Review: Arrow Season 1

Ollie and his crew. If you like fantastic fiction you might like this one. It’s worth looking at and spending time with.

It’s no secret I’m a comic book fan. That said, I never watched Smallville when it was on TV. I was interested early on, but then for some reason it never really appealed to me. I love Superman, and the idea of the show should have grabbed me. Lois & Clark did, but for some reason I just never tuned in to Smallville. Even when they started introducing heroes like the Legion or Doctor Fate or Hawkman.

A couple of my friends have been talking about the CW’s Arrow on Facebook and Twitter. This year I’m set up to stream Netflix so when I got curious I flipped on the first season of the show. There’s a lot to like about this program and what I enjoy the most is being able to watch an episode without commercials. I suppose that this was my video equivalent of trade-waiting the comics. Regardless, I watched the pilot with some trepidation, as I do any comic book adaptation. Fair warning, there may be spoilers ahead here. I don’t believe they’ll ruin your overall enjoyment of the series if you’re familiar with the characters in play here so here we go. SPOILER WARNING.

The structure of the season is such that viewers don’t get an origin from start to finish in the pilot episode. Green Arrow’s Star City is name-changed to Starling City (and I don’t really understand that but okay) and Oliver is wearing the hood which wasn’t my favorite in the comics but okay. There are a number of divergences from what I know of Green Arrow at this point but none of them matter.

This show is a wonderful update/adaptation of the classic superhero comic mixed with not-too-much pathos and soap opera relationships. It works very, very well.

Oliver Queen is the son of wealthy industrialist Robert Queen who is not – well, you have to watch to really get the sense of it. Speedy is there, but she’s Ollie’s sister Thea. Other familiar characters pop in and out like Helena (Huntress) Bertinelli, Deadshot and Slade Wilson. Little changes are made but they work for the world of the story.

Viewers don’t need to be well-versed in the lore of Green Arrow to enjoy this show. There are bad guys (Count Vertigo, the aforementioned Deadshot and obligatory organized crime figures) and good guys and some who fall in between. What the writers and crew and actors and directors have done here is create a rich array of characters who interact believably with one another in a world that doesn’t require excessive suspension of disbelief.

Yeah everyone knows how to fight because that’s the way it should be. Yes, the stakes are always high and sometimes repetitive. Also some of the dialogue is trite and weak but the biggest thing that bugs me isn’t anything to do with the writing or acting, it’s in the casting. Every woman on the show looks so similar that they’re practically interchangeable. The men all have interesting faces and builds but the women (Laurel, Thea, McKenna, even Felicity with her blonde hair) are all built the same, dress the same, wear their hair the same and even Ollie’s mother, Moira, looks like an older version of the young women on the show. This doesn’t mean they don’t delineate their characters well but on the surface they look very, very similar. Almost like Irv Novick drawings from the 70s and 80s. That’s not all bad.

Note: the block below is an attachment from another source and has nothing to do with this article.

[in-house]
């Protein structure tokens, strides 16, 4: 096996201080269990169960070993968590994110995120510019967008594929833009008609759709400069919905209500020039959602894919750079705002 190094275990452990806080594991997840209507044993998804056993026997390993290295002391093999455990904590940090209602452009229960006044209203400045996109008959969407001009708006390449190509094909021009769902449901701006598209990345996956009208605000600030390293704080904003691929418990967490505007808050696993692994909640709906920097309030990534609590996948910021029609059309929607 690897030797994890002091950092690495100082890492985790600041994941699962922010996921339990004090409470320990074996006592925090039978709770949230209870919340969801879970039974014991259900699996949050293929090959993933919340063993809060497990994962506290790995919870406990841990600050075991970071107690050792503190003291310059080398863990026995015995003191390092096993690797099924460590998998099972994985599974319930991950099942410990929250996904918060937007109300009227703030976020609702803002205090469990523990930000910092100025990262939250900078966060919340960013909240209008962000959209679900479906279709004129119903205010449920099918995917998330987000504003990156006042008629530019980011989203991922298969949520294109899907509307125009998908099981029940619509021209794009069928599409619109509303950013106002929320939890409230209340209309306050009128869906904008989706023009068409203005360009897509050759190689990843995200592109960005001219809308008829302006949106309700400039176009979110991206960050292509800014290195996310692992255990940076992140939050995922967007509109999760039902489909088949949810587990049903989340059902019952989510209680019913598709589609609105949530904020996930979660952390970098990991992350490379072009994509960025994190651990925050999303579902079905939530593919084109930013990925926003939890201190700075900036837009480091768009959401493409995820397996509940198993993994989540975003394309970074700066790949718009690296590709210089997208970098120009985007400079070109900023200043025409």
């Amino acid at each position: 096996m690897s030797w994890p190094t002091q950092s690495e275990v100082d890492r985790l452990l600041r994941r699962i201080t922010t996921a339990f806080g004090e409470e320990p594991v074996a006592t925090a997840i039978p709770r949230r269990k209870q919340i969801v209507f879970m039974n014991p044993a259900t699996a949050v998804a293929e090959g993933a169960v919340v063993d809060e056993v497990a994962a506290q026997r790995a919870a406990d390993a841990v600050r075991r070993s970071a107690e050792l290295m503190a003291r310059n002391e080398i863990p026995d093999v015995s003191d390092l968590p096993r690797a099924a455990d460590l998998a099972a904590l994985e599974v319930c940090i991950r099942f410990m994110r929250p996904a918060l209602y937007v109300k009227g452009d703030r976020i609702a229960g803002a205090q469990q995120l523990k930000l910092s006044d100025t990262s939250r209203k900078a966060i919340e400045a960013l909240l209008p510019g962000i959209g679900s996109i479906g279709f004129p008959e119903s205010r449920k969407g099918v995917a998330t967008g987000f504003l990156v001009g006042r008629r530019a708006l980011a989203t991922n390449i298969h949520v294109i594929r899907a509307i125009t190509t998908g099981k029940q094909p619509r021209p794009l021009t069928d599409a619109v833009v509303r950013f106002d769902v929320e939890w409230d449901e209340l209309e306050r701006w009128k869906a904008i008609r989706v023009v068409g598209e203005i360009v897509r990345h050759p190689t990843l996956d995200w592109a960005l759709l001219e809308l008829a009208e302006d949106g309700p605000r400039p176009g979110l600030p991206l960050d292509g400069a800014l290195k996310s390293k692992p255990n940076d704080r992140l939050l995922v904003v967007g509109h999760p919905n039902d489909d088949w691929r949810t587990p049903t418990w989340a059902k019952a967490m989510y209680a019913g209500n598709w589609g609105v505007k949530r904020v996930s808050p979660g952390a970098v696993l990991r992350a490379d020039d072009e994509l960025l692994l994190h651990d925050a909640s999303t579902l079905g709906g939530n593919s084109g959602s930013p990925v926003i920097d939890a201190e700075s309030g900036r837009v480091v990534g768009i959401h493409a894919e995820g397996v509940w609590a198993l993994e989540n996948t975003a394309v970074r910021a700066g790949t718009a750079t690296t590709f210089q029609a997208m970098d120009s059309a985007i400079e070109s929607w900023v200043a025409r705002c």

The biggest problem in the season is that when a major character is abducted around mid-season and another character joins Ollie’s crew, ostensibly, in order to find the missing character – that missing character is not mentioned for almost half a dozen episodes. Not at all. If everyone was so concerned it seems it should have been a bigger part. In the end, the plot is resolved and I was satisfied with it.

I should mention that Stephen Amell is terrific, though. He has to play Ollie at different points in his life in this show because one of the conceits is that he was marooned on an island for five years and that’s where he learned the skills he’s using. I understand that he’s the second guy to play Ollie in the CW/DC Universe but I can’t imagine anyone else doing as well as he has. He looks the part, and has the hardest job on the show. I’m curious to see what happens when they finally let him into the kitchen to start cooking chili.

This review is getting out of hand so I’ll wrap up by saying that I really, really enjoyed this season. Guest stars John Barrowman, Alex Kingston and Jamey Sheridan bring a bit of gravitas to the world of the show. Paul Blackthorne is the resident cynic who doesn’t think much of Ollie or his chosen vocation. What the show does very well is display how difficult it would be to be a superhero in this modern world. Keeping one’s identity secret is nearly impossible with all the help Green Arrow needs. And a hero who uses sharp weapons and has to kill in order to either preserve his secret or because the bad guys deserve it is really complicated. Everything he does affects everyone around him all the time.

It makes for great comics and good TV. I recommend anyone who’s a fan of this kind of story should watch it. I don’t think you’d be disappointed.

Jason Arnett is a storyteller living in Kansas and writing in the plains of the fantastic. Some of his work can be found at

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